Their actual point guard, D’Angelo Russell, wasn’t playing in the Lakers’ final game of summer league, so the coaching staff decided to see just how much responsibility their rookie could take.
They gave some ball-handling duties to Brandon Ingram just to see what would happen.
“The passes that he saw, the plays that he saw, and the way he was able to get his teammates the ball was the way that you see point guards do it,” Lakers Coach Luke Walton said of Ingram. “They can still attack the rim while they’re surveying what’s happening and find whether it’s a simple pass or a more challenging pass. You don’t see a lot of non-point guards being able to do that type of stuff.”
That’s what Ingram was considered entering the NBA this season — a non-point guard.
But his vision and ball-handling skills have given the Lakers a versatile player whom they aren’t afraid to use in that position. Ingram has started three games at point guard this season, and he plays that role on the team’s second unit as well.
It’s an odd sight for some because Ingram is 6 feet 9 and was a forward in college. But it’s actually not so bizarre. Ingram, after all, is as tall as legendary Lakers point guard Magic Johnson. More relevantly, he’s really been a point guard his whole life.
“I played [point guard in] youth basketball, AAU basketball,” Ingram said. “When I was in high school I played point guard. Since high school I didn’t play point guard until I got here. When I started growing I still used my guard skills a lot. . . . My college coaches [at Duke], they always put me at the right position to continue to use my guard skills as I grew taller, and it helped me in the long run.”
In the NBA, Ingram’s height isn’t outlandish, but back at Kinston High in North Carolina, it was unusual. He was 6 feet 3 as a freshman, then shot up three inches the next year, two more the year after that and then another inch as a senior.
As he grew, he developed new skills to match his height. To his high school coach Perry Tyndall’s delight, as he expanded his repertoire, Ingram never lost the qualities that made him a successful point guard earlier in life. His court vision, his understanding of spacing, his feel for when to attack remained with him.
By his senior year, Ingram was handling the ball for his high school team 60% or 70% of the time, sometimes playing with a 5-foot-5 guard who would throw alley oops to Ingram in set plays.
“They’d say, ‘Dang, how do you have a 6-9 point guard? How do you have that in high school?’” Tyndall recalls. “He enabled us to do a lot of different things. He’s position-less really.”
His versatility makes Ingram a great fit for Walton, who doesn’t believe much in traditional positions. This is the coach who once trotted out a starting lineup that included four forwards and a center. That was one of the three times Ingram started at point guard.
Another came Saturday against the Cleveland Cavaliers.
It might have been his best game yet as a pro. Walton had never seen him so confident and vocal.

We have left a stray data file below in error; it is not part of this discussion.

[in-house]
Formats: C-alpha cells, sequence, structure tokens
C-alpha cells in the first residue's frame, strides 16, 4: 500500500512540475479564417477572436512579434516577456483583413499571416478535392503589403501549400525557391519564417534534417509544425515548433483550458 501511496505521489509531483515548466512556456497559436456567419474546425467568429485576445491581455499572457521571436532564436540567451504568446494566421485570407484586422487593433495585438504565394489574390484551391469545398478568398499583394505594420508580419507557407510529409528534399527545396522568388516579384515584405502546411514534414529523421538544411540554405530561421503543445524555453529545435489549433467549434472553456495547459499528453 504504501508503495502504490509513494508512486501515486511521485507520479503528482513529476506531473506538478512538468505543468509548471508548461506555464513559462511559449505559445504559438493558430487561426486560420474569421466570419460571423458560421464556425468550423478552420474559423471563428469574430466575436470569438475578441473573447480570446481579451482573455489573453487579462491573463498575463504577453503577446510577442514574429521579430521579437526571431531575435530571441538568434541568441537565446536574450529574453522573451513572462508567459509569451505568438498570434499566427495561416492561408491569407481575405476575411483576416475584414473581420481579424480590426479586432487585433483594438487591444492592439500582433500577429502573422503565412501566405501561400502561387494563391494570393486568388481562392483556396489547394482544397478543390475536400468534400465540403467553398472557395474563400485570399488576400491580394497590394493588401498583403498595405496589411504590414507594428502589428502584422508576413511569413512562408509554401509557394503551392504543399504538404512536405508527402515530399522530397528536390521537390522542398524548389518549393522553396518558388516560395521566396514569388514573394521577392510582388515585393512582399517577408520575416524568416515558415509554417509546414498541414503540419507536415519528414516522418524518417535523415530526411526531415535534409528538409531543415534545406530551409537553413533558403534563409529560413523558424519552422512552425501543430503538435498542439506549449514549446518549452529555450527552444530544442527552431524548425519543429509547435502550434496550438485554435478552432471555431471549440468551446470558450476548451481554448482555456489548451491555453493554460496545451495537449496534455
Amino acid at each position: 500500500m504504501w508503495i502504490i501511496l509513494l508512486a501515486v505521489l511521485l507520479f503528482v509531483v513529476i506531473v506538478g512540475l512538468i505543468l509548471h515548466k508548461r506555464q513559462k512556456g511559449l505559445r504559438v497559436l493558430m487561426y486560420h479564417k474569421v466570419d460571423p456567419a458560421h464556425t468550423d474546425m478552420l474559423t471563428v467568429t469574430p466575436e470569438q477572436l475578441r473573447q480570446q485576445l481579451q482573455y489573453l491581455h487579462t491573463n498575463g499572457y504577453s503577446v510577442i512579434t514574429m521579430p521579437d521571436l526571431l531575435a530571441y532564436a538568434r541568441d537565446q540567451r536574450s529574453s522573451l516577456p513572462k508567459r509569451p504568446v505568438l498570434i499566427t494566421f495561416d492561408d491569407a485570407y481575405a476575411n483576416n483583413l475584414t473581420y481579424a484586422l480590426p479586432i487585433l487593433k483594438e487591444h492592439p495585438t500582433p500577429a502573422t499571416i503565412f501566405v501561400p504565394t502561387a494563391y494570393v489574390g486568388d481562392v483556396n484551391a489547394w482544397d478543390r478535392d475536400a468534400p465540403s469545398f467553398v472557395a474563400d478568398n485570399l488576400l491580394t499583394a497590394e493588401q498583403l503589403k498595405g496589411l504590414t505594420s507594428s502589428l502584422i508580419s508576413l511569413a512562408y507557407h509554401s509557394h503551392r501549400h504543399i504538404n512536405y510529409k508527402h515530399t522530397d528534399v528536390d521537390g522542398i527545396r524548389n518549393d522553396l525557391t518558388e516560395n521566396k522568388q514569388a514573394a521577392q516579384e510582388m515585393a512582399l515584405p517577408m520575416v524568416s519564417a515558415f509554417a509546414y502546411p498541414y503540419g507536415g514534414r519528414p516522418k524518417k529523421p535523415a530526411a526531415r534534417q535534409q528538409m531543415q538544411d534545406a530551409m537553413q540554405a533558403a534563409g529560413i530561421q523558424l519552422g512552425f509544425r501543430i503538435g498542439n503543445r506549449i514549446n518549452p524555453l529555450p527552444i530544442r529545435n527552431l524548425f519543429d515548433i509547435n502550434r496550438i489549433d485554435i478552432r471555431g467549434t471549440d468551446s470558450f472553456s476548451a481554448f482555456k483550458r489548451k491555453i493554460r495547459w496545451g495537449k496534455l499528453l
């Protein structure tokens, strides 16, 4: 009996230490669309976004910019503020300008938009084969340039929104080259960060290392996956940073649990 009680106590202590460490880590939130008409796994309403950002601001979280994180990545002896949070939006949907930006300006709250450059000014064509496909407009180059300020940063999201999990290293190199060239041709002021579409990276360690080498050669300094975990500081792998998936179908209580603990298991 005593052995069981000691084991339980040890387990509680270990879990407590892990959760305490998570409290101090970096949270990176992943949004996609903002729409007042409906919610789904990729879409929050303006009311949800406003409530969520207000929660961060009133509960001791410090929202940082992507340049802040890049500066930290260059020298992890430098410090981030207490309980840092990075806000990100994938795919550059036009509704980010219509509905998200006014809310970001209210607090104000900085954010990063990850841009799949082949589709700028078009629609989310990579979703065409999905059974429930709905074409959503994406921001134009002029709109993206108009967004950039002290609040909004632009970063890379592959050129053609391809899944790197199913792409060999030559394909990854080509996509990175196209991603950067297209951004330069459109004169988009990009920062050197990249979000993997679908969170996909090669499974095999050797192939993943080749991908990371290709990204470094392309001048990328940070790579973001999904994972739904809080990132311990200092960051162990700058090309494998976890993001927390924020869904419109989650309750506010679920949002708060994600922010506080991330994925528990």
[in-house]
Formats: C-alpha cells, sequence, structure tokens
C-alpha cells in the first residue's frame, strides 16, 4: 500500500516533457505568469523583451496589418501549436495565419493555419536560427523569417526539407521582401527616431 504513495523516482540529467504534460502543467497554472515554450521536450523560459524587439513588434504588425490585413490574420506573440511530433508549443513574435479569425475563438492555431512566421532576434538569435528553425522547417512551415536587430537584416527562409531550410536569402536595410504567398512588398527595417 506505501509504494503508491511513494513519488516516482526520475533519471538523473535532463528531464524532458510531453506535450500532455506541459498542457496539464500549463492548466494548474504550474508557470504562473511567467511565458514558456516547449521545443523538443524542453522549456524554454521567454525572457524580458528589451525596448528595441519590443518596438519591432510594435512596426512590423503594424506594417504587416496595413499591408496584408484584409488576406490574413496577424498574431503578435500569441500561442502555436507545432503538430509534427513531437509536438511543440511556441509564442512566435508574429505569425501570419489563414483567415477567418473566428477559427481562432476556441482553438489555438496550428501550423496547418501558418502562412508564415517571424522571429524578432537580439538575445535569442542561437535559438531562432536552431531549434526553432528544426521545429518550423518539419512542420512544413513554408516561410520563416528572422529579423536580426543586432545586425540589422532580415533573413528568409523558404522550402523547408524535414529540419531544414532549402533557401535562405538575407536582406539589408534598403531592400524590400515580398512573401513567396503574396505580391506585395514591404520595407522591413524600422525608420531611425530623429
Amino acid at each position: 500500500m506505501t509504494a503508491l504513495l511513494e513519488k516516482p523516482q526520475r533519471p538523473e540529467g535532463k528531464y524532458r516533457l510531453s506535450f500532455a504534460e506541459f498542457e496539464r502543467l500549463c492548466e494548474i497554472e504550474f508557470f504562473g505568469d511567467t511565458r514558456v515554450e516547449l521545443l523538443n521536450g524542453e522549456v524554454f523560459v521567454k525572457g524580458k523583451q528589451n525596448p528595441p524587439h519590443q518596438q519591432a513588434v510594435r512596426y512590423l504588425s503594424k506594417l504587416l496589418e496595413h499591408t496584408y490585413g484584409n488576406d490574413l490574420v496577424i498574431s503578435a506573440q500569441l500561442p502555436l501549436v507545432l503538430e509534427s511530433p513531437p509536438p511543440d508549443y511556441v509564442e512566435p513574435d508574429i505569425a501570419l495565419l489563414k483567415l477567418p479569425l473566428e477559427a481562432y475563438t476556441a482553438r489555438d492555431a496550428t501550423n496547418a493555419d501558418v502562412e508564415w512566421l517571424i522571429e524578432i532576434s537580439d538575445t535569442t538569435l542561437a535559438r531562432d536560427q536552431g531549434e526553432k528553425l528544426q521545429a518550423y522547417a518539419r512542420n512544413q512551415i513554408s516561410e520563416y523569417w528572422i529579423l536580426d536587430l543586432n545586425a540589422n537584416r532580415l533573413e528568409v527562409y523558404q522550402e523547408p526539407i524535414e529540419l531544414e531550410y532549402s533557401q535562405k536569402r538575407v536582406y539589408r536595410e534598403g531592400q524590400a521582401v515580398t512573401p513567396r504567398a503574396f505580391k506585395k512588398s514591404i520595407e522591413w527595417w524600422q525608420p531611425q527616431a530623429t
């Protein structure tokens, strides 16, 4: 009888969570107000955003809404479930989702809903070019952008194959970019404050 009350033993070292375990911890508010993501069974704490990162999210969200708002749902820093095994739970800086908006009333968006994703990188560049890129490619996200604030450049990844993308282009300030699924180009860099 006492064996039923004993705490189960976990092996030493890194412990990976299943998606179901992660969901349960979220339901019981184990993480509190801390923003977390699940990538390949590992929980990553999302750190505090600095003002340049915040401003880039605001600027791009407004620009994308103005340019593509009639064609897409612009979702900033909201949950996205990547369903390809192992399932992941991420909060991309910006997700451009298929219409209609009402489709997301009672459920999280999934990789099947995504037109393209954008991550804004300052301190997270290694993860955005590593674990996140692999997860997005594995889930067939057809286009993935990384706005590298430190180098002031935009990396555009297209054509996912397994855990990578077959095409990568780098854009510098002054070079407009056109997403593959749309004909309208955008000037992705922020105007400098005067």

“I could actually hear him,” Walton said, in a nod to Ingram’s soft-spoken nature. Earlier in the season his teammates sometimes had trouble hearing Ingram. That he grew louder was a function of his growing comfort.
Against Cleveland, Ingram, 19, nearly had a triple-double, scoring nine points, grabbing 10 rebounds and dishing out nine assists. Had he done it, Ingram would have been the youngest player ever to notch a triple-double, topping LeBron James’ existing feat.
“It’ll happen again,” Ingram said. “If it happened once, I can do it again.”
He has more than 200 days left to become the youngest player to do it.
After the game Saturday, Lakers guard Jordan Clarkson teased that if he knew how close Ingram was, he might have tried to help him some. Ingram joked with teammates Nick Young and Timofey Mozgov about shots they missed that could have cost him assists.
“The one where Timo missed that wide open dunk, [Ingram] actually took it where you had all the hands in the pocket pass area, trying to get deflections,” Walton said. “He took it around the help-side defender, which is not easy to do. But he’s done that a couple times this season. I’m pretty sure I saw him do that in the summer league game, too.”
When he saw it that day in Las Vegas in July, Walton didn’t know Ingram had ever played point guard before.
Not coaching that day, Walton watched from the sideline, sitting next to associate head coach Brian Shaw.
“That’s nice,” he said, turning to Shaw, no doubt already thinking about what it could mean.
Up next for Lakers
When: 4 p.m. PST Tuesday.
Where: Spectrum Center.
On the air: TV: Spectrum SportsNet, Spectrum Deportes; Radio: 710, 1330.
Records: Lakers 11-19, Hornets 15-13.
Record vs. Hornets (2015-16): 0-2.
Update: The Hornets lead the Southeast Division, most recently with a victory over the Atlanta Hawks. Marvin Williams, Cody Zeller and Kemba Walker each scored more than 15 points, but they also got 19 points off the bench from Marco Belinelli. That game concluded a trip in which the Hornets were 1-4.